Court revives ‘AIG’ trademark lawsuit against insurance giant

The AIG logo is seen at its building in New York’s financial district March 19, 2015. REUTERS/Brendan McDermid

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  • Appeals court finds judge improperly dismissed Missouri broker’s case
  • Judge had ruled lawsuit was filed too late

(Reuters) – A U.S. appeals court ruled Friday that insurance giant American International Group Inc must face a trademark lawsuit brought by a Missouri insurance broker that also uses the AIG name, reversing a lower court decision.

Conflicting evidence should have kept a St. Louis federal court from ruling before trial that A.I.G. Agency Inc’s lawsuit was filed too late, the 8th U.S. Circuit Court of Appeals said.

American International declined to comment. An attorney for A.I.G. did not immediately respond to a request for comment.

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A.I.G. said in its lawsuit that it started using the three-letter name shortly after it was founded in 1958. New York-based American International first used the “AIG” mark between 1968 and 1970 and received a federal registration for it in 1981.

The companies sparred outside of court over the name in 1995 and 2008. AIG rebranded its property-and-casualty insurance business as Chartis in 2009 following the parent company’s near-collapse during the 2008 financial crisis.

Chartis resumed using the AIG name in 2012.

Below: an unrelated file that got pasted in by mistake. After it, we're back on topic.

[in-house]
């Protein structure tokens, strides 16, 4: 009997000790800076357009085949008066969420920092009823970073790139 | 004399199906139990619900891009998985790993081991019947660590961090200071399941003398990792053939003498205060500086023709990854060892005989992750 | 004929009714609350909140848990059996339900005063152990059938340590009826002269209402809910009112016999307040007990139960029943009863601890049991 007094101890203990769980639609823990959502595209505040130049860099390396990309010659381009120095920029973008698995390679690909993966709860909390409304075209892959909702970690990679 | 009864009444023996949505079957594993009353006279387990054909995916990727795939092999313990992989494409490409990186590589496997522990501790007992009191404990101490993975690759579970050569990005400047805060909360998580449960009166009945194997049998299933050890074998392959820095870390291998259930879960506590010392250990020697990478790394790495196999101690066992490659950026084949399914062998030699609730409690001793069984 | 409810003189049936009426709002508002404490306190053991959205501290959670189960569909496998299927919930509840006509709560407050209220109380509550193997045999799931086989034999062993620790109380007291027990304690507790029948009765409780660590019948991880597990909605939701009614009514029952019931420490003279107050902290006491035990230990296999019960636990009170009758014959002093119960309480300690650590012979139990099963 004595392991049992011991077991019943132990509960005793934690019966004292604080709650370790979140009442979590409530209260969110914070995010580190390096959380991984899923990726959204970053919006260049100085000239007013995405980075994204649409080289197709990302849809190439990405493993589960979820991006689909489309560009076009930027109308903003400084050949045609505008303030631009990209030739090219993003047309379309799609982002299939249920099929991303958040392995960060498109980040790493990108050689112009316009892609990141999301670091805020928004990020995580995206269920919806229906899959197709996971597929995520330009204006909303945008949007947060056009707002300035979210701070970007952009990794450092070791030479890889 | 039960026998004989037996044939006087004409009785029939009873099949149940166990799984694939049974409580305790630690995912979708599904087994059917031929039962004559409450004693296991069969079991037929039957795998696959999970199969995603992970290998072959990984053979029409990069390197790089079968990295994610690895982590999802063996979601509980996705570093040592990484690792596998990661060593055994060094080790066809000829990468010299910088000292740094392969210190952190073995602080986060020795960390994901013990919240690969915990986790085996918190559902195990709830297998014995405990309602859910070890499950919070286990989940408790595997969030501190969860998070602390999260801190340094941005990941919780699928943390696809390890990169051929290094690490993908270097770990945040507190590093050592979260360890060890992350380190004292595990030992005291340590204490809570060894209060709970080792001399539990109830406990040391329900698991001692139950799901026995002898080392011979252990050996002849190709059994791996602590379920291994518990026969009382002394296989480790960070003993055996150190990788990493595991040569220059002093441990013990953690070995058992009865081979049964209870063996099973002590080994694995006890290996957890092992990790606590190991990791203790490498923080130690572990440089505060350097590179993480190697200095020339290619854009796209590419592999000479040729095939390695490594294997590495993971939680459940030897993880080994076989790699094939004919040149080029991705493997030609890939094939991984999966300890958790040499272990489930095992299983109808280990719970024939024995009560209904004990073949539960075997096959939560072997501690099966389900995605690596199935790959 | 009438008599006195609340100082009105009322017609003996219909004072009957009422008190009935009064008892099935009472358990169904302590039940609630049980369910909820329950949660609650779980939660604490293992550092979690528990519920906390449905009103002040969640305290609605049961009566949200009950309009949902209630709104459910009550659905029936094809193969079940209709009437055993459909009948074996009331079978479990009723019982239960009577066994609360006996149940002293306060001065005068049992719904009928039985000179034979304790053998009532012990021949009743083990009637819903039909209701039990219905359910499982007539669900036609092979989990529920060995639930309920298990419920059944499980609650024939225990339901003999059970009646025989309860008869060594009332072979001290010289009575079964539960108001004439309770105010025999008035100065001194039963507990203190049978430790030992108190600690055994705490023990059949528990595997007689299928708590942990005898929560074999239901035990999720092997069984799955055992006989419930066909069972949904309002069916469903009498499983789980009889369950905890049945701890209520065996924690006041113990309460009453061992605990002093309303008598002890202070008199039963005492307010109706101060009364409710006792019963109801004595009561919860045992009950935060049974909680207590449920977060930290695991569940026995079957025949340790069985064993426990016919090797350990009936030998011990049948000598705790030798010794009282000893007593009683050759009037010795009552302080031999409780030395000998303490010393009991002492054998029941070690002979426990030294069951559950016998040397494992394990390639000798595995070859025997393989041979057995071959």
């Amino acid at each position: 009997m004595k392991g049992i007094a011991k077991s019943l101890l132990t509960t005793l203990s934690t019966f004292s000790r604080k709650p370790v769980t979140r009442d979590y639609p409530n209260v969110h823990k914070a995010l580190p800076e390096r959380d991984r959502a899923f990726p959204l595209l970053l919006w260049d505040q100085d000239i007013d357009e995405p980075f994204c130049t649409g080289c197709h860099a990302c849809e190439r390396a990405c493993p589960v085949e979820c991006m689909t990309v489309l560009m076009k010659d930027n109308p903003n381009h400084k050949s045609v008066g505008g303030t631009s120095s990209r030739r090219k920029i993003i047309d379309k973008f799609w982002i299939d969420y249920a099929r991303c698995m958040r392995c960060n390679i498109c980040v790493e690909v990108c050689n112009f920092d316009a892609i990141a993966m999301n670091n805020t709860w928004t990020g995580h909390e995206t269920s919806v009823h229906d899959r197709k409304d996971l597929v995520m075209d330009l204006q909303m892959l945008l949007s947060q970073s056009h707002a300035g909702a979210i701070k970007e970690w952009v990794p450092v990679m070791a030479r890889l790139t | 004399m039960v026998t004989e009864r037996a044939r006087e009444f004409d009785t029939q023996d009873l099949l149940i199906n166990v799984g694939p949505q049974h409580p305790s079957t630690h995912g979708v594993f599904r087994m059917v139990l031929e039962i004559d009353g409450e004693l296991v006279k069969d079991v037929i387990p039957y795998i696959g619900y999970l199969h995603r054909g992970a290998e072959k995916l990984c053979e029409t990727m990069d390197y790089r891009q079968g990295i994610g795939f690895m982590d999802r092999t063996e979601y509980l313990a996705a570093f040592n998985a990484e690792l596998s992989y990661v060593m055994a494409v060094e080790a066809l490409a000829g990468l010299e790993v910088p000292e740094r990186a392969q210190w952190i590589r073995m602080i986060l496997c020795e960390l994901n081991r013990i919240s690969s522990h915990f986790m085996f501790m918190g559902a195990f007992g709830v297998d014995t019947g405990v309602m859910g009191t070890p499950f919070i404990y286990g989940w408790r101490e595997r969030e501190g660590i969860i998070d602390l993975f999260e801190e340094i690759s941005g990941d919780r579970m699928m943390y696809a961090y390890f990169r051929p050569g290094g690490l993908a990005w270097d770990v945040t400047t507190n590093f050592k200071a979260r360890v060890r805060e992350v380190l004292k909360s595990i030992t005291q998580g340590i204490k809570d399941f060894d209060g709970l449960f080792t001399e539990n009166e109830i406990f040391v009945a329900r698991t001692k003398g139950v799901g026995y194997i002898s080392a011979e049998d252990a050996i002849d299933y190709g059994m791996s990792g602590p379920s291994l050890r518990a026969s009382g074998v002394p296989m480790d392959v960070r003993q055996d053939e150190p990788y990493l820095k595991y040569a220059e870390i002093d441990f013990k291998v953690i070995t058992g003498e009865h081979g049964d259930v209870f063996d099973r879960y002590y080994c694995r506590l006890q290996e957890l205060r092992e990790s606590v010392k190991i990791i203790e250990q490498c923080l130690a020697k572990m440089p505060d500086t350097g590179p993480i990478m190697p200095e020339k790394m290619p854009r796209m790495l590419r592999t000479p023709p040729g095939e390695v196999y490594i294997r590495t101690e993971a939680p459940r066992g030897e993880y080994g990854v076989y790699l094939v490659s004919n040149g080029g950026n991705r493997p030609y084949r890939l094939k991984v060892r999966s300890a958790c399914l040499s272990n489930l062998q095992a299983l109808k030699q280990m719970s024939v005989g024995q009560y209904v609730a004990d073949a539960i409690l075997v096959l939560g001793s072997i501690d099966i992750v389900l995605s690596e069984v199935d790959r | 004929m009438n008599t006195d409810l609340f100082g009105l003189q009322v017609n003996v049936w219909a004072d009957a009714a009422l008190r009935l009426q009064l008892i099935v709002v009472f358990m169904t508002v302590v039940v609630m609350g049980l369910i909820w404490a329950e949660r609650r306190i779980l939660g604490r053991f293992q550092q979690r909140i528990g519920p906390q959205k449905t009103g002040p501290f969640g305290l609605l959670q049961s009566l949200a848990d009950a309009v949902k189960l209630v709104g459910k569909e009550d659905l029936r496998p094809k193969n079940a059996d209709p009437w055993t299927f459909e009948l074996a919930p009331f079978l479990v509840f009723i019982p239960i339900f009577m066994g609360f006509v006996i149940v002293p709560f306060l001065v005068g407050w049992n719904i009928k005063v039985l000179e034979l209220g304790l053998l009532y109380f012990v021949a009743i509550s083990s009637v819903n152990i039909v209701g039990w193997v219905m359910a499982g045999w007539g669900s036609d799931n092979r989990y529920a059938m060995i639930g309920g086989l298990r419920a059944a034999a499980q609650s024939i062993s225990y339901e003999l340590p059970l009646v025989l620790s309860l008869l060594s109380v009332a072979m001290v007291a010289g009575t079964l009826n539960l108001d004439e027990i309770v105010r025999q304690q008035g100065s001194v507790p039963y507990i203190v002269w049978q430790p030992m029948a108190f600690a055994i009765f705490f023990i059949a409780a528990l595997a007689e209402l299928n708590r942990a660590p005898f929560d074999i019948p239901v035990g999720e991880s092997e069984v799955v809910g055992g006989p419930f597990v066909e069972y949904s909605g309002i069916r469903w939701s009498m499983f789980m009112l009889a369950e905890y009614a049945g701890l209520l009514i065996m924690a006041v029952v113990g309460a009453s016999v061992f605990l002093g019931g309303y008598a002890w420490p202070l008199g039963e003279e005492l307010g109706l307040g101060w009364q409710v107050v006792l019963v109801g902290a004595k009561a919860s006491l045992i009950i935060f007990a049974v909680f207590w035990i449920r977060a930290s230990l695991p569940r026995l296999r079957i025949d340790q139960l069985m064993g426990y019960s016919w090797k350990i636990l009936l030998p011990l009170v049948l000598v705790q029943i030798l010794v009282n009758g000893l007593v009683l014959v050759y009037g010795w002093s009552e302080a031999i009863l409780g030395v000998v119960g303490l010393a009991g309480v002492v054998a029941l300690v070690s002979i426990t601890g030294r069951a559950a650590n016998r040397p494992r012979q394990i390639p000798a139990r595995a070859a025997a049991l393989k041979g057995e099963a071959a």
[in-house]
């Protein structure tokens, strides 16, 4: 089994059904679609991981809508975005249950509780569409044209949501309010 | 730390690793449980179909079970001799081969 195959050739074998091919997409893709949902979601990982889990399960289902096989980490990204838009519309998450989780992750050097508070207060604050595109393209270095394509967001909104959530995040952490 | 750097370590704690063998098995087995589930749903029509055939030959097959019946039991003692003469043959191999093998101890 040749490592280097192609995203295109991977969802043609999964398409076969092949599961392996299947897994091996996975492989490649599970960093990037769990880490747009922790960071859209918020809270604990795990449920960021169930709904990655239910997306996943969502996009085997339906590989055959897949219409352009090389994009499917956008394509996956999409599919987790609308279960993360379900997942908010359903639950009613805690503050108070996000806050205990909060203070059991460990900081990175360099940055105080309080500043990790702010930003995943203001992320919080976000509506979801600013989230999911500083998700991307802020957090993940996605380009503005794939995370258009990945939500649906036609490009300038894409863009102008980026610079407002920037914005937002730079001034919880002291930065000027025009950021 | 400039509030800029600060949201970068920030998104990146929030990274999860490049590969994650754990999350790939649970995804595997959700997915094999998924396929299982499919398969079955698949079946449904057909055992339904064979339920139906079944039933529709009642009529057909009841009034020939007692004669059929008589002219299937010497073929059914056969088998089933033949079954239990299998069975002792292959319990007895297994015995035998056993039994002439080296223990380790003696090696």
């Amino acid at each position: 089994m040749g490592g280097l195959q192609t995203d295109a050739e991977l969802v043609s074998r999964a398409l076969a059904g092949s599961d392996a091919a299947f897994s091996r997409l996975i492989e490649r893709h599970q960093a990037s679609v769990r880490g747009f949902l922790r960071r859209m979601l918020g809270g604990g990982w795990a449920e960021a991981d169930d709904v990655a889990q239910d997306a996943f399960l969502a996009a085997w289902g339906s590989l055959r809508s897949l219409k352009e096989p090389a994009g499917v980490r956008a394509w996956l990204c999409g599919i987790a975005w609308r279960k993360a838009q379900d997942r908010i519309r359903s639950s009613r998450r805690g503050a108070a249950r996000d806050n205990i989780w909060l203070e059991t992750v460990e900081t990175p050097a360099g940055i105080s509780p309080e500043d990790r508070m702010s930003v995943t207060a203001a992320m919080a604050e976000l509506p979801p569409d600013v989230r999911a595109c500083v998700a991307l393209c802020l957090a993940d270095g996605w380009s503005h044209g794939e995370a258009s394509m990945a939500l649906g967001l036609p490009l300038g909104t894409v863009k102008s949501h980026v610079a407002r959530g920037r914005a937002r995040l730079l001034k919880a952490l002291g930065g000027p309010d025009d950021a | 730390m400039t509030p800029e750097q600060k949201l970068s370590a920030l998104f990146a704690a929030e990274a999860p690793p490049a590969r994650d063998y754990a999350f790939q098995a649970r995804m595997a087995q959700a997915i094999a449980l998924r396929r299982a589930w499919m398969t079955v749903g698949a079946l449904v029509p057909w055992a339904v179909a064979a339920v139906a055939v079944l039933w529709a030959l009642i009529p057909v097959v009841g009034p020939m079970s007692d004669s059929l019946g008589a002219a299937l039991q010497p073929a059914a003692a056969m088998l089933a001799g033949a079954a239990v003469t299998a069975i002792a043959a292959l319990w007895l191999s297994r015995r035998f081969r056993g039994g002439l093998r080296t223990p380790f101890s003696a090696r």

A.I.G. sued in 2017. The company said it began experiencing significant customer confusion after American International’s 2012 name change and shift to direct customer advertising around the same time.

A federal judge ruled for American International in 2020, finding A.I.G. should have sued after it learned of potential confusion in 1995. But a three-judge 8th Circuit panel said Friday that A.I.G. may not have been put on notice of its claims until 2012.

A trademark infringement claim is not viable until a likelihood of confusion exists, and the district court “did not announce any test on which it relied for determining when a likelihood of confusion arose,” the 8th Circuit said.

The appeals court also said there was some evidence that confusion was not likely before American International’s marketing changes in 2012.

The case is A.I.G. Agency Inc v. American International Group Inc, 8th U.S. Circuit Court of Appeals, No. 21-1948.

For A.I.G.: Anthony Simon of the Simon Law Firm

For American International: Zachary Tripp of Weil Gotshal & Manges

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Our Standards: The Thomson Reuters Trust Principles.

Blake Brittain

Thomson Reuters

Blake Brittain reports on intellectual property law, including patents, trademarks, copyrights and trade secrets. Reach him at

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